In 1999, when Poppy Hillsborough walked into work in her newly adopted home of San Francisco, she wasn’t expecting to fall in love. But then Ted Morgan, a tall, lanky Californian with sandy-blond hair and pink cheeks, held the door open for her.
“He held out his hand to shake hands and said, ‘Hi, welcome. I’m Ted,’” Hillsborough said. “I was looking into his amazing blue eyes and I remember thinking, ‘This is the guy.’ I just knew it from the moment I met him.”
It was an unwelcome realization. It was her second day in San Francisco. She was still getting her bearings, she worked with the guy, and she was already in a relationship.
The fact that Ted was HIV-positive didn’t come into play until the two started dating a year and a half later. But even that didn’t deter the dreams of pink-cheeked babies that had begun drifting through Hillsborough’s head. As a child in a Chicago suburb, she had turned spoons and forks into babies, tucking them in to the cutlery drawer with a prayer that they sleep soundly. She had always wanted to be a mother.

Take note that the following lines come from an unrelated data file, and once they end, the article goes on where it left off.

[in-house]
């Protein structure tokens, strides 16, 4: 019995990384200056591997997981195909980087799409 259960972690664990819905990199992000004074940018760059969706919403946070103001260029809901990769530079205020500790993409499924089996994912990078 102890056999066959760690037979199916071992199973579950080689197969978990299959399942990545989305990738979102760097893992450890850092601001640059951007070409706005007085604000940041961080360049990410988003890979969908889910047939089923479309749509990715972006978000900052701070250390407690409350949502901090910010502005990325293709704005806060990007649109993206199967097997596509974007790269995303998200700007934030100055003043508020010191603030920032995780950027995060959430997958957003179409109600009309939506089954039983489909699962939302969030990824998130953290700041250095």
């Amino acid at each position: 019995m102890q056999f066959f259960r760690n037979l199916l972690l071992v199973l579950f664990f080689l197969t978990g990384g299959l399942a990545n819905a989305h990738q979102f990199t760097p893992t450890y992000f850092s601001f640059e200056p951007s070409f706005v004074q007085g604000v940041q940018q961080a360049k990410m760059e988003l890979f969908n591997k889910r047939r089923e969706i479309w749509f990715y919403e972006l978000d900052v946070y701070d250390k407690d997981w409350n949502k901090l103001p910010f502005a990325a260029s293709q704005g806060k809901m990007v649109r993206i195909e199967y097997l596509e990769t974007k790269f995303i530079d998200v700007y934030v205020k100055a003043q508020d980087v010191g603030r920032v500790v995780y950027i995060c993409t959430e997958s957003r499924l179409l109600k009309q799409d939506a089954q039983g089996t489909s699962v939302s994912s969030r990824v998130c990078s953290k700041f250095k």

If she dated Morgan, she wasn’t sure how that would happen. At the time, neither did science. Back then, condoms were the best and only option for HIV prevention between those with the virus and those without (called HIV mixed-status couples). So natural conception was out, without the aid of invasive and expensive procedures. Over the next 13 years, all that would change. In 2012, the Food and Drug Administration approved the drug Truvada for HIV prevention, an approach called pre-exposure prophylaxis, or PrEP. Nearly half of PrEP users (48 percent) in the first few years of approval have been women. Poppy is one of them.